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George Steinbrenner and estate tax insanity

George Steinbrenner's well-timed death -- though I suspect he may not have seen it that way -- points up the insanity of the current estate tax situation. As The Post and Katrina vanden Heuvel have noted, the billionaire Yankees owner could end up owing no federal estate tax -- because there is no federal estate tax this year.

Last year, Steinbrenner's heirs would have faced a tax rate of 45 percent on the bulk of his estate. Next year, the tax is set to spring back to a 55 percent rate. Congress is not going to let this happen -- but it is also unlikely to do away with the estate tax altogether.

Hence the good timing of Steinbrenner and three fellow billionaires who have died already this year. You know there is something very wrong with the tax code when you have estate planners saying things like "if you're super-wealthy, it's a good year to die," as BDO Seidman's Jack Nuckolls told the Associated Press. The AP put the Steinbrenner family's savings in the neighborhood of $500 million.

Congress set the estate tax to disappear in 2010 and be, pardon the phrase, brought back to life in 2011. No one expected this throw-Mama-from-the-train scenario to actually play out in 2010, but Congress has been unable to agree on a reasonable level for a new estate tax.

It's possible that an estate tax will be reinstated this year and applied retroactively, but there are a lot of law firms looking forward to billing for years of litigation over whether this is constitutional. Short answer: It is, but when has that ever stopped lawyers from arguing?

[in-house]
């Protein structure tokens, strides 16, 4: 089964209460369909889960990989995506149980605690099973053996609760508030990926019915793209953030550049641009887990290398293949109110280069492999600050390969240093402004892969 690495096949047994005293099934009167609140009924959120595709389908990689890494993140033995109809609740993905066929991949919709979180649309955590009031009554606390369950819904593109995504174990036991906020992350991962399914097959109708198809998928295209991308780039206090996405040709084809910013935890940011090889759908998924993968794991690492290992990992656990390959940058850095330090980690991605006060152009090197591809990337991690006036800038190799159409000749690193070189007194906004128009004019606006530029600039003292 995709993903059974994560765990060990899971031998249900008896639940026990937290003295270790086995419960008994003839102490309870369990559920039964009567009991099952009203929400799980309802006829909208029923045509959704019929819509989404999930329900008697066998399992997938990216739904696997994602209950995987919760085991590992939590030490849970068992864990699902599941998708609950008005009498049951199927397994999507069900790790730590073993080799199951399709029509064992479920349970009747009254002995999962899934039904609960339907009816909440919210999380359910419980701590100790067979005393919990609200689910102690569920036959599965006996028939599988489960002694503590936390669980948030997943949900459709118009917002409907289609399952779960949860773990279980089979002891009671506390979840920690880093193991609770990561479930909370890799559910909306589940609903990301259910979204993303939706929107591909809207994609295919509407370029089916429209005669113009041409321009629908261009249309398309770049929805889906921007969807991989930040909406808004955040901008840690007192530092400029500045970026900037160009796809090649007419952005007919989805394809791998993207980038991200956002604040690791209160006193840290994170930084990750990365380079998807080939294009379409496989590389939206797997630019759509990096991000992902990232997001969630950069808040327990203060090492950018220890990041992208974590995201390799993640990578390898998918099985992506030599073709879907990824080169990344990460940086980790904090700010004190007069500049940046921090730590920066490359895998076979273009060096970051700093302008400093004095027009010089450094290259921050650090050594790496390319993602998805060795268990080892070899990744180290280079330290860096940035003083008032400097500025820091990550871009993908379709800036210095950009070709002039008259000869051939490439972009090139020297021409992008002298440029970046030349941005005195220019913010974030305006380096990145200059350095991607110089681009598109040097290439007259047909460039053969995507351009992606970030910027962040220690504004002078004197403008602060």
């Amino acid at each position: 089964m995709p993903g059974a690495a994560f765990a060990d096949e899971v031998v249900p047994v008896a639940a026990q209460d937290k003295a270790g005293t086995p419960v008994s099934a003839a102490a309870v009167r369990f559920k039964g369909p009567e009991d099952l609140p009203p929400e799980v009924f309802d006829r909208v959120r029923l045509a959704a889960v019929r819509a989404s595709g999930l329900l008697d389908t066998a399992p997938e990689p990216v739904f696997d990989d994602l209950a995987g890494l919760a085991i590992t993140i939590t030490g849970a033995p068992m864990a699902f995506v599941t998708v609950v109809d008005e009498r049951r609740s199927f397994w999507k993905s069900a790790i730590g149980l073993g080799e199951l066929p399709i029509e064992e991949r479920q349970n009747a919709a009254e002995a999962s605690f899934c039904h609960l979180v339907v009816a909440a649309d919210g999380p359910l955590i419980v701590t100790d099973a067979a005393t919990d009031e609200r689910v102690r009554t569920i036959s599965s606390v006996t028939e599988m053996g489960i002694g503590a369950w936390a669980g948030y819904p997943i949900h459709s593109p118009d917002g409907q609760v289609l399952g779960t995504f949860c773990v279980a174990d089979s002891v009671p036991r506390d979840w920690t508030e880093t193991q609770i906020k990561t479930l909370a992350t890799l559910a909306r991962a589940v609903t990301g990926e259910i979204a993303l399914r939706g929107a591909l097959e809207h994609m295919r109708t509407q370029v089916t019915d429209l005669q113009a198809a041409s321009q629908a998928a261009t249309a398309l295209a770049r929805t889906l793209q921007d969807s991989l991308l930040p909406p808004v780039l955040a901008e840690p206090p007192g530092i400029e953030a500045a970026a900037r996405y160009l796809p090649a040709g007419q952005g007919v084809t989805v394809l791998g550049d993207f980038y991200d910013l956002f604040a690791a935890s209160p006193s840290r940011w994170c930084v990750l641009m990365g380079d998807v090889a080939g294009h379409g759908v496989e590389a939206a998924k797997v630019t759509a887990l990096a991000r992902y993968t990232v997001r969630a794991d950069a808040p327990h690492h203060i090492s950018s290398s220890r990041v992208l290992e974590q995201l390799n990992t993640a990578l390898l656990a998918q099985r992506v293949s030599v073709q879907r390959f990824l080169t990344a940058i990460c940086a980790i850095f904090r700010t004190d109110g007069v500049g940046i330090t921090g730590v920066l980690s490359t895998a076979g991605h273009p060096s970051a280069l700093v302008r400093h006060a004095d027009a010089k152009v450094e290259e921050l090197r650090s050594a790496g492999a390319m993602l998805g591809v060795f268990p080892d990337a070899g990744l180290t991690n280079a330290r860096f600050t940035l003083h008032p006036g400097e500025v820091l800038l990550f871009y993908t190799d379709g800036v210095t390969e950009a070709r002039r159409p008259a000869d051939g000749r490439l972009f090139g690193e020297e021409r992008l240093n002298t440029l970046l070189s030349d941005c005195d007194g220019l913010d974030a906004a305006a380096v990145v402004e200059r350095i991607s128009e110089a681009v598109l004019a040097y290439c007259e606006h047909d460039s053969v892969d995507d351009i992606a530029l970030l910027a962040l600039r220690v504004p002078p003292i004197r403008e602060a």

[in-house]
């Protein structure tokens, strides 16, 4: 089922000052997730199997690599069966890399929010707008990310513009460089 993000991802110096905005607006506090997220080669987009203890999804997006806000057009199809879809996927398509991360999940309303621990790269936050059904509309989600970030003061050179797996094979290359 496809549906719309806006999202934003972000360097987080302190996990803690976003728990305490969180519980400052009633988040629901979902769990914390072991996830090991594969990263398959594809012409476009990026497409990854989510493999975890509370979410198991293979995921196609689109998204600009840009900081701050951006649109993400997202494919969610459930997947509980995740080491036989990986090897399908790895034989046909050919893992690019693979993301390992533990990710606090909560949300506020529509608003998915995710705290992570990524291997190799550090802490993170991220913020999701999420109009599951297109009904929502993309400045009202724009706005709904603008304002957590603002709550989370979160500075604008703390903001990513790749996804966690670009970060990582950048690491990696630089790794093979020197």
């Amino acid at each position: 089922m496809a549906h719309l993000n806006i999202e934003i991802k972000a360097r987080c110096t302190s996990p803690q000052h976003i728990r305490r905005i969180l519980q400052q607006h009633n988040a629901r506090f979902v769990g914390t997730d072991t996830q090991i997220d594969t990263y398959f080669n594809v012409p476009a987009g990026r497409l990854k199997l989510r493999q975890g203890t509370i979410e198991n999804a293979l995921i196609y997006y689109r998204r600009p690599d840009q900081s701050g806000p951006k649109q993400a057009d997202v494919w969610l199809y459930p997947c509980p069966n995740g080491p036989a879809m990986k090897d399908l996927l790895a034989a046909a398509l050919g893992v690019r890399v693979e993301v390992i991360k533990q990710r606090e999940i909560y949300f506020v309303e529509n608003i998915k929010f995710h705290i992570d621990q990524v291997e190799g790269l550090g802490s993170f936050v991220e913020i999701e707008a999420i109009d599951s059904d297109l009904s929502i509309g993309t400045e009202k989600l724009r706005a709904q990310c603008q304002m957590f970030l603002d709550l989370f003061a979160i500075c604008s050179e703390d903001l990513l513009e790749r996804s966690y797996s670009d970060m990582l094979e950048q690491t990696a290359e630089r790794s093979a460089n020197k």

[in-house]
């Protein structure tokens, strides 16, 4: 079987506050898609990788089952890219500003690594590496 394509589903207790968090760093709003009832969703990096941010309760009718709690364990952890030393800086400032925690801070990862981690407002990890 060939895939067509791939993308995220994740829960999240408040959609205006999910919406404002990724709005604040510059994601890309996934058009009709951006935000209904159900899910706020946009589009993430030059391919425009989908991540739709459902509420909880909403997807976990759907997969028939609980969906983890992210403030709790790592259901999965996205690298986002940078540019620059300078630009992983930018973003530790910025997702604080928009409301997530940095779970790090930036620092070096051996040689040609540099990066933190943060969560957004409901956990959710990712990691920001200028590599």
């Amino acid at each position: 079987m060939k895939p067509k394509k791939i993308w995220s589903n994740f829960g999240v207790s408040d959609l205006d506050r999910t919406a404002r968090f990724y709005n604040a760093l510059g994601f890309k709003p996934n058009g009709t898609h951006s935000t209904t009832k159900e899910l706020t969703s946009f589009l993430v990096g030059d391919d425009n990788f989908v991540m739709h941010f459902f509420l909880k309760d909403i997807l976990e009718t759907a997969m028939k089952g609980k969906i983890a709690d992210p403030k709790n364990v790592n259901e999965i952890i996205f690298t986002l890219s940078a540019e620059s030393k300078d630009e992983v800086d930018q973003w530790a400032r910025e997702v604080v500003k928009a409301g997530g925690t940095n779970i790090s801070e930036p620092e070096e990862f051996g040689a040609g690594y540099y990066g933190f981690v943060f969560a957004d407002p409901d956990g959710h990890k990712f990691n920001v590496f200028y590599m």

The estate tax situation is even more messed up than it appears. While the heirs of the super-rich reap a windfall and the Treasury loses badly needed revenue, some heirs of the not-so-super-rich are actually facing higher tax bills because, due to an accompanying change in the law, they have to pay capital gains on property that would otherwise have been able to pass tax-free.

The notion of repealing the so-called "death tax" was wrong at a time of supposed budget surplus and is particularly irresponsible now. Even beyond bringing in needed revenue, the estate tax serves an important function.

As Michael J. Graetz and Ian Shapiro write in "Death by a Thousand Cuts," about the movement to repeal the estate tax, "For almost a century, the estate tax affected only the richest 1 or 2 percent of citizens, encouraged charity, and placed no burden on the vast majority of Americans. This tax was grounded on a core American value: that all people should have an equal opportunity to pursue their economic dreams." The only thing wrong with this account is that it overstates the bite of the modern estate tax, which applied to only two of every 1,000 estates in 2009.

The Obama administration has proposed renewing the estate tax at its 2009 level: 45 percent, with the first $3.5 million of an individual estate, or $7 million per couple, transferred tax-free. The House passed such a measure last year. That is more than adequate to protect against the supposed threat posed by the estate tax to family farms and other small businesses. If anything, this is too generous: It would cost about $250 billion over the next decade, compared to current law.

Not generous enough, though, for Sens. Jon Kyl, R-Ariz., and Blanche Lincoln, D-Ark., who are pressing for a $10 million per couple exemption and 35 percent rate -- although they hide the true long-term cost of this proposal by having it gradually phased in.